Cruel Man of the Woods (Strobilomyces strobilaceus), also known as Old Man of the Woods, is a relatively rare mushroom found in deciduous woods and conifer forests in both the U.S. and U.K. It can be hard to spot since its color changes over time from white to black and can be obscured by dead leaves and underbrush. It appears between August and October. Purportedly, the younger mushrooms are edible, but some suggest that since they are rare and have little cooking value, they should be left alone. However, Morel Mushroom Hunting Club suggests they are best when dried for use in soups, sauces, and gravy.
As always in folk medicine and conjure, the names of plants often vary: some say that Cruel Man of the Woods is Poltandra alba.
Medically, extracts may inhibit tumor and sarcoma growth. Many other mushrooms are also cited in anti-cancer literature for similar purposes.
In hoodoo, the mushroom, which can be included whole in mojo bags or ground up into powders, is generally used to cause bad luck to others, control others, and to protect one’s property. Harm can come, it is believed when an enemy touches the mushroom–especially if they have harmed you.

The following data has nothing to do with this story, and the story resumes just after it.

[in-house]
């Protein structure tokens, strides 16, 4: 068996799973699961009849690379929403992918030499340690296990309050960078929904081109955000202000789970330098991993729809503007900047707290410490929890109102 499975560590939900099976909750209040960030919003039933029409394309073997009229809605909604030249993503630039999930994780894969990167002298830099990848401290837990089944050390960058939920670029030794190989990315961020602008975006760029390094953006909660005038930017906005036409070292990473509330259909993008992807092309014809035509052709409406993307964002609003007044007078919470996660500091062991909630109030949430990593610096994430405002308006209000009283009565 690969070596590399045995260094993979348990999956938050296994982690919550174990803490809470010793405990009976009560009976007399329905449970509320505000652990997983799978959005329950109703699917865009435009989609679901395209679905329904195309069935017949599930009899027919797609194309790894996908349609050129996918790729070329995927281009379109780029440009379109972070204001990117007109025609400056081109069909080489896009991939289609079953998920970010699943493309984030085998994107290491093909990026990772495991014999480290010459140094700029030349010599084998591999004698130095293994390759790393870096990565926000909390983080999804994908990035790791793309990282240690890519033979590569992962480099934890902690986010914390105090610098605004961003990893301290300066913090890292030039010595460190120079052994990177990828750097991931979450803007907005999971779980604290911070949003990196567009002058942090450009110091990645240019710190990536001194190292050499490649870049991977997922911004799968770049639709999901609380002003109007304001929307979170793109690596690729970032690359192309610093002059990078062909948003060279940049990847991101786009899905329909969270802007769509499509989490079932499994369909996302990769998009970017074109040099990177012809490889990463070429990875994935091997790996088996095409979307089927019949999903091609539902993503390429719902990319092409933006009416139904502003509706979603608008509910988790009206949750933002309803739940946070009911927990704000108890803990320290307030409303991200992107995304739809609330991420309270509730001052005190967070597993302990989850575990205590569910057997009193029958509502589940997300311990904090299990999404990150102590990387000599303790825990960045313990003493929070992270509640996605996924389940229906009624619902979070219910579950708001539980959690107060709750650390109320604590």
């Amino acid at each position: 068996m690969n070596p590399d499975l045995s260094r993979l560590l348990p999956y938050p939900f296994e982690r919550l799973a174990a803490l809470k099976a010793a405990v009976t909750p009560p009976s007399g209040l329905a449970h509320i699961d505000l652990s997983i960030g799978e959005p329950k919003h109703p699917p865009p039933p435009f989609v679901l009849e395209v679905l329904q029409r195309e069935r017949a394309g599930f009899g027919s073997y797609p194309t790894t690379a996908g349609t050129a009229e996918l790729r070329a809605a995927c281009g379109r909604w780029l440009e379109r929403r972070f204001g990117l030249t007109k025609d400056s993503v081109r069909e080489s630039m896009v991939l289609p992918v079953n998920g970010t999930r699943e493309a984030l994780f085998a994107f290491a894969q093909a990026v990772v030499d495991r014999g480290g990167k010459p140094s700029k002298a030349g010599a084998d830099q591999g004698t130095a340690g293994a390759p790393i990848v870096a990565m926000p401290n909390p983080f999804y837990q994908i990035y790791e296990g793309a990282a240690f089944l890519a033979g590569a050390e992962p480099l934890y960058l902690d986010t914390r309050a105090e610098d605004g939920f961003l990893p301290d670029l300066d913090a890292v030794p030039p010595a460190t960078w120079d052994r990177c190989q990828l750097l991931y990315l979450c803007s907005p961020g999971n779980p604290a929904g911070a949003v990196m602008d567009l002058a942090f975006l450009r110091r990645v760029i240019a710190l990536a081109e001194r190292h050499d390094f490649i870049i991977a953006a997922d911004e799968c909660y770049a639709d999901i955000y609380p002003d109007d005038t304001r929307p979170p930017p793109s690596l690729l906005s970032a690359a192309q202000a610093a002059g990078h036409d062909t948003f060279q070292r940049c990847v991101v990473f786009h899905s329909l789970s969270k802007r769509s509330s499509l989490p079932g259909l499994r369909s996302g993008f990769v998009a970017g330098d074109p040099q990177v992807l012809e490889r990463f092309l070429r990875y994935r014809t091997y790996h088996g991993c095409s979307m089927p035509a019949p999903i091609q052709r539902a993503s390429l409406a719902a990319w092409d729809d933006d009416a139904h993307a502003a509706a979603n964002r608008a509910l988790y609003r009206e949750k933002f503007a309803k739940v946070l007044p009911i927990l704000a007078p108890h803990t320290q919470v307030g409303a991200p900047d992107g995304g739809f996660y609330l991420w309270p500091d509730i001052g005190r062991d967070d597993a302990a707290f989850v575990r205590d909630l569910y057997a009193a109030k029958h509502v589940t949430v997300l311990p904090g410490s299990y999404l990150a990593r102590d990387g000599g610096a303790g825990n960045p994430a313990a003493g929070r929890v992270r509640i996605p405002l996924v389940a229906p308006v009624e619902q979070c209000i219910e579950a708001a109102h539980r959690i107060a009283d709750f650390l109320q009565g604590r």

ConjureDoctors.com says that if you “Take a piece of Cruel Man of the Woods, some Master Root, Licorice root and Devil’s Shoestring and wrap in red flannel and your influence over anyone will be unsurpassed.”
Some burn this for happiness and protection for themselves, but I find this problematic inasmuch as you could inhale it unless you isolated it on your property.
Alan Dundes, in Mother Wit from the Laughing Barrell includes the mushroom when he chastizes the uninformed by saying they “may be inclined so scoff at the red flanne; hoodoo-bag, containing such waifs and estrays as lodestone, steel filings, graveyard dirt, red pepper, gunpowder, anvil-dust, bluestone, nail trimmings and the thousand and one roots individualized as ‘Red Shanks,’ ‘Devil’s Shoe String,’ ‘Angels Turnip,’ ‘Purpose of the World,’ ‘Cruel Man of the Woods,’ and such like, but noe careful observer in the field can deny the fact that these various conjures in many cases actually work.”
I write about conjure in my fiction, but I’m superstitious enough not to doubt it when push comes to shove.
Malcolm R. Campbell is the author of “Conjure Woman’s Cat,” “Eulalie and Washerwoman,” and “Lena.” You can find all three of these novels combined in one e-book called “Florida Folk Magic Stories.”